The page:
In the United States, the Intelligence Community provides valuable information to the US government and military branches to improve national security. The accuracy and reliability of their information is of key concern, and the community is constantly seeking to advance its capabilities in terms of information gathering. One area of exploration is through Open Innovation. Often the most critical issues at hand for intelligence agencies involve assessing human behavior. Either they must find and evaluate pertinent information which is otherwise hidden from the general public, such as identifying a potential “lone-wolf” terror attack  , or they must interpret some broad social intuition that may not be evident at an individual scale, a “wisdom of the crowd” such as estimating refugee flows in Syria . Each of these situations represents an extremely difficult challenge for a single expert assigned to the task. Either the expert is searching for a needle in a hay stack or they cannot see the forest for the trees. Crowdsourcing, or Open Innovation, where numerous human perspectives are gathered to construct are cohesive theory, offers a potential solution for the expert. With many new perspectives, there are many new eyes, making finding critical and rare information more likely while also providing a better sense of broader geopolitical trends that any one individual may otherwise miss. IARPA is an organization seeking to fill this gap  .
Intelligence Advanced Research Project Activity (IARPA) is a government organization that researches new technology and processes for the Intelligence Community in the United States. In 2018, it conducted a $200,000 contest for demonstrating geopolitical forecasting through open source information gathering . The idea was that despite having extremely well-educated and trained agents, who have been analyzing geopolitical trends for years, intelligence agencies’ ability to predict future outcomes was simply worse than the capability of a collective of untrained, average citizens. In an unexpected outcome, by assembling the relatively uniformed opinions of a broad collection of people, more accurate conclusions could be achieved than by relying on experts alone. This proof of concept could serve to enhance the predictive capability of intelligence agencies in our world immediately.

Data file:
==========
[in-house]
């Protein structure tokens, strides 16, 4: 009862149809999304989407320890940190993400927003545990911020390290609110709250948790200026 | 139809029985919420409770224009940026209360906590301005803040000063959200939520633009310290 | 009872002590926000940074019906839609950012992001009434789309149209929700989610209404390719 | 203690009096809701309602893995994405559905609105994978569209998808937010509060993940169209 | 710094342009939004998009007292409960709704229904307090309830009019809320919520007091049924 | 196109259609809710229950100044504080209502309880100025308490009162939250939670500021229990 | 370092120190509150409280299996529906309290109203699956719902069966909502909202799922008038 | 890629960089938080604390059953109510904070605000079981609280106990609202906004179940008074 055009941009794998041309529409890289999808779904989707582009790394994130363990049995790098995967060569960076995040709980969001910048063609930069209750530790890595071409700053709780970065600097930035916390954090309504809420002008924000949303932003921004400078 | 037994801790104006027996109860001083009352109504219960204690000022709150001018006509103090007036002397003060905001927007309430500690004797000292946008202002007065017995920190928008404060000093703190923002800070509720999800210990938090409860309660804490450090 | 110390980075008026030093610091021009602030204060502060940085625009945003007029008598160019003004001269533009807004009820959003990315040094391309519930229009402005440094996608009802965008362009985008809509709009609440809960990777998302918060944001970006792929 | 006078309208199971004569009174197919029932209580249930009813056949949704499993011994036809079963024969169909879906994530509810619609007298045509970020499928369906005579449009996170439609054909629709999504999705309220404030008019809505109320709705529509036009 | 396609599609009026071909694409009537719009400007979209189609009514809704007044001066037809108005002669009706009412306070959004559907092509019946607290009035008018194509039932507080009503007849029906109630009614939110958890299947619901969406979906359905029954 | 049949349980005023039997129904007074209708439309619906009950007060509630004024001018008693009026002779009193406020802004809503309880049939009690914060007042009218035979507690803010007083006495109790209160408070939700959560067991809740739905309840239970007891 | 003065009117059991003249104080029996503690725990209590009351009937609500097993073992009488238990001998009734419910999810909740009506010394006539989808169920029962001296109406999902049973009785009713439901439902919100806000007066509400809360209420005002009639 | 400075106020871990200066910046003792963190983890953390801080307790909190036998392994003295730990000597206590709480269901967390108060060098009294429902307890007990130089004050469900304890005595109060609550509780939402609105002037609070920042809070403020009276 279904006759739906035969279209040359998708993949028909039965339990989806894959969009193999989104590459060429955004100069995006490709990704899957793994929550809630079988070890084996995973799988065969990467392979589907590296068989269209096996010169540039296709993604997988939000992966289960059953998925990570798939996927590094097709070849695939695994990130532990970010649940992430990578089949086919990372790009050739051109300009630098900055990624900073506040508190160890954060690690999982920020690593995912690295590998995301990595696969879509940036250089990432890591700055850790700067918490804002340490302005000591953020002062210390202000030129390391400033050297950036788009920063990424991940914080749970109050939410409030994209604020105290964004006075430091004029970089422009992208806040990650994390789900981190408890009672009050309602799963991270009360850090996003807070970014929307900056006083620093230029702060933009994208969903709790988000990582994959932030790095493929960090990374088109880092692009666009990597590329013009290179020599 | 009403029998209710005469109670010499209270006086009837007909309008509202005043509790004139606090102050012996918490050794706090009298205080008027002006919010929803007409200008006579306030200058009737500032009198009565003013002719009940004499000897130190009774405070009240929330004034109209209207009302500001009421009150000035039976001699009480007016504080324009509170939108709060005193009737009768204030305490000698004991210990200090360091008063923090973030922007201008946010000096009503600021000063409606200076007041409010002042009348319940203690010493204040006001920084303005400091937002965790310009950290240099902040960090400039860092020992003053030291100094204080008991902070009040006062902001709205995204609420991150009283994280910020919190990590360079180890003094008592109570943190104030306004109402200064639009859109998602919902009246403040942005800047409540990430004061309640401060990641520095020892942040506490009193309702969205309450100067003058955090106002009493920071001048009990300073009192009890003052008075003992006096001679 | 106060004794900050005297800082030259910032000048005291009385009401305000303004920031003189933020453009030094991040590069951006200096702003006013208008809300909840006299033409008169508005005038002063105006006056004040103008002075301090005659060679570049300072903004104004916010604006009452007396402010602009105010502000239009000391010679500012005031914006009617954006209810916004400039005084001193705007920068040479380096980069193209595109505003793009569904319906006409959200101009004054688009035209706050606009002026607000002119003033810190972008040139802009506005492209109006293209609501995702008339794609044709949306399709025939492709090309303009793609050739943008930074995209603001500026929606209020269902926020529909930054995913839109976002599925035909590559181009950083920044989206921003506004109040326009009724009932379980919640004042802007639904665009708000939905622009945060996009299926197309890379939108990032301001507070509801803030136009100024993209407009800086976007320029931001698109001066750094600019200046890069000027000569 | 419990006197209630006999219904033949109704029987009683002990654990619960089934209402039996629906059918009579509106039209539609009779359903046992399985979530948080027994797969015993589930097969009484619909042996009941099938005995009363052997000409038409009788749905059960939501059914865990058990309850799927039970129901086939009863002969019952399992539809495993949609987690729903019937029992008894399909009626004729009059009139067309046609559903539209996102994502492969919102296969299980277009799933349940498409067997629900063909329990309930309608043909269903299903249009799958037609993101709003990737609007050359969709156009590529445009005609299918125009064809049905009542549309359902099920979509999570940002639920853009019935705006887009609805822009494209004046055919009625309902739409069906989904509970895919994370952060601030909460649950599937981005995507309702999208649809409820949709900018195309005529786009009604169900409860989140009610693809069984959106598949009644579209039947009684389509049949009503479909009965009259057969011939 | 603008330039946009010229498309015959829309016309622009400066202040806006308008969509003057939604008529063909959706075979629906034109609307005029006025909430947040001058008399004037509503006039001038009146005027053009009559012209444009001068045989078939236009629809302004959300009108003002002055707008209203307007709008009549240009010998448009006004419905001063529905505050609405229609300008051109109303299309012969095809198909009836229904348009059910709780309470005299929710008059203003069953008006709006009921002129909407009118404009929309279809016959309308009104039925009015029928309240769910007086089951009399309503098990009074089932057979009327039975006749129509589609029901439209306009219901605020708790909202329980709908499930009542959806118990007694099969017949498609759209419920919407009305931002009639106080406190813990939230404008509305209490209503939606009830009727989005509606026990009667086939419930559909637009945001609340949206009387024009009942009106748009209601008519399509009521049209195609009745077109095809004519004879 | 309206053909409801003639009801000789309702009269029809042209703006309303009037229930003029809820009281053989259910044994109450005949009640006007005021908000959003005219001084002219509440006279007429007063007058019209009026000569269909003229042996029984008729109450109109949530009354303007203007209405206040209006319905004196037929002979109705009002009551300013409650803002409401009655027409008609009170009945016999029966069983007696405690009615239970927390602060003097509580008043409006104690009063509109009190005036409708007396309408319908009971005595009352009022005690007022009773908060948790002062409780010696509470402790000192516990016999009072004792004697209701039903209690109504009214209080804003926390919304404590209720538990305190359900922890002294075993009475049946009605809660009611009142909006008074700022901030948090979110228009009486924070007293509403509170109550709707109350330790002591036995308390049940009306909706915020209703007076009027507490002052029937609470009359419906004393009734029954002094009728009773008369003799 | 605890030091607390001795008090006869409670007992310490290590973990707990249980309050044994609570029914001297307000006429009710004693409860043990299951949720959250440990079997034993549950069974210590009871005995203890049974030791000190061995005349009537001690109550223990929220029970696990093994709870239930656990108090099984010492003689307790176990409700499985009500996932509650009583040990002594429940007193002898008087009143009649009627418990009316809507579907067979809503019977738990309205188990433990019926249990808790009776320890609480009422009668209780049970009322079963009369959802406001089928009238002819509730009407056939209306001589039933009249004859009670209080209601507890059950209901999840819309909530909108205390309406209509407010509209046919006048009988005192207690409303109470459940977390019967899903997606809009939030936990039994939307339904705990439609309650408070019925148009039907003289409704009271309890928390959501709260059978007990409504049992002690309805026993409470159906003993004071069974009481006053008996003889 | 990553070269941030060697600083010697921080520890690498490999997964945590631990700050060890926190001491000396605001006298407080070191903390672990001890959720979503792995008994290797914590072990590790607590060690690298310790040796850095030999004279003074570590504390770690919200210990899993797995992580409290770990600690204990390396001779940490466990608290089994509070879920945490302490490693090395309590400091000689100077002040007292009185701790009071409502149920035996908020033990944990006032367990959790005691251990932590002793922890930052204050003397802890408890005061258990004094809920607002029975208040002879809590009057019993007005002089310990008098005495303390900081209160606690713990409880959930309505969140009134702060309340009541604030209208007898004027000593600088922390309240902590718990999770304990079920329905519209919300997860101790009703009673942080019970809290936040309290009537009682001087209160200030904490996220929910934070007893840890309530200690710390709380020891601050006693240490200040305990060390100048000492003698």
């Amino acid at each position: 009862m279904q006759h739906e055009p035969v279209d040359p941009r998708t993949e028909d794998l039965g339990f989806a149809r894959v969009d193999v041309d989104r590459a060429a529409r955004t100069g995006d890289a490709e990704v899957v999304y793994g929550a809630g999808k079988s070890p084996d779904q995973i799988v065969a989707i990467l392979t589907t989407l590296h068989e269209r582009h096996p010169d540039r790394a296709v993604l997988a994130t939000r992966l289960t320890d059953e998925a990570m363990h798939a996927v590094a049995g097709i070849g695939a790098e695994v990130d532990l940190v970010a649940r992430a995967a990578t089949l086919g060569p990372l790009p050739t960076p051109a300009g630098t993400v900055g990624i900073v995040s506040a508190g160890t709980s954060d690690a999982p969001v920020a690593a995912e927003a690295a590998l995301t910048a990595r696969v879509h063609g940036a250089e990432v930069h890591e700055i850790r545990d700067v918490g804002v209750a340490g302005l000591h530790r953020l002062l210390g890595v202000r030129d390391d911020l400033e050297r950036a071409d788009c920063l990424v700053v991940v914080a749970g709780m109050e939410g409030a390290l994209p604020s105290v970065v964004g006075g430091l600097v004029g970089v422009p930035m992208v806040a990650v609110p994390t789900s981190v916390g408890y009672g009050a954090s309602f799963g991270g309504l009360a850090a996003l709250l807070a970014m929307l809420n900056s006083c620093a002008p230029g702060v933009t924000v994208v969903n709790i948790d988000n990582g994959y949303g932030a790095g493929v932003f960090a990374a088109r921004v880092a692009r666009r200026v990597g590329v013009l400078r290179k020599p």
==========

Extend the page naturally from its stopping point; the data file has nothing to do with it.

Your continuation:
Another area where IARPA has considered open innovation is in counter-terrorism . The modern face of terrorism has moved away from traditional organizations that plot and organize attacks as a cohesive unit. Instead it has been replaced by a so called “lone-wolf” terrorism, where the attacker does not have direct interaction with the terrorist organization itself, but instead sympathizes with the organization’s goals and ideologies, prompting an independent attack . This new form of terrorism is significantly more difficult to find and trace, as it often appears sporadically, while also distributed throughout the nation. However, there may be warning signs of this behavior as it develops over time at an individual level. Crowdsourcing this information to a national reporting channel could increase awareness of these possible threats for further assessment. Similar to the Waze app , where map editors report traffic or construction concerns on the roadways, concerned citizens could report suspicious behavior in order to assess potential threats to national security. This application of crowdsourcing is likely not to be adopted in the immediate future, for the following reasons:
Each of these applications of open innovation logically presents several challenges, which must be addressed by the Intelligence Community to achieve successful results. In both applications presented, there is a question of how to go about motivating a collective of individuals to participate in these crowdsourcing activities. For the Waze app, there is a direct product (navigation capability) which benefits from the user input and then benefits the user directly as well. However, with a public service like national security, this relationship is much less direct. What incentive does a citizen have to commit time to these crowdsourcing activities when the effects are not immediately observed? This incentive problem must be addressed, perhaps by formalizing the structure of these activities through direct financial compensation for forecasting efforts. To improve participation in the Crime Stoppers-like  crowdsourcing counter-terrorism initiative, a points system has been proposed where participants are rewarded for actively contributing to the proposed information sharing platform. However, what are the implications of this rewards system? From a cynical view, one might imagine a collective of children-spies, like those in 1984,  seeking to report any suspicious activity to gain points. In context, a lack of trust in government agencies has also eroded the likelihood of adoption for this counter-terrorism application . Perhaps this is not the best point in history for this innovation to succeed, and a longer timeline for adoption should be pursued.
What other public services could be improved with crowdsourced information gathering? What concerns do you have with intelligence agencies using crowdsourced data?
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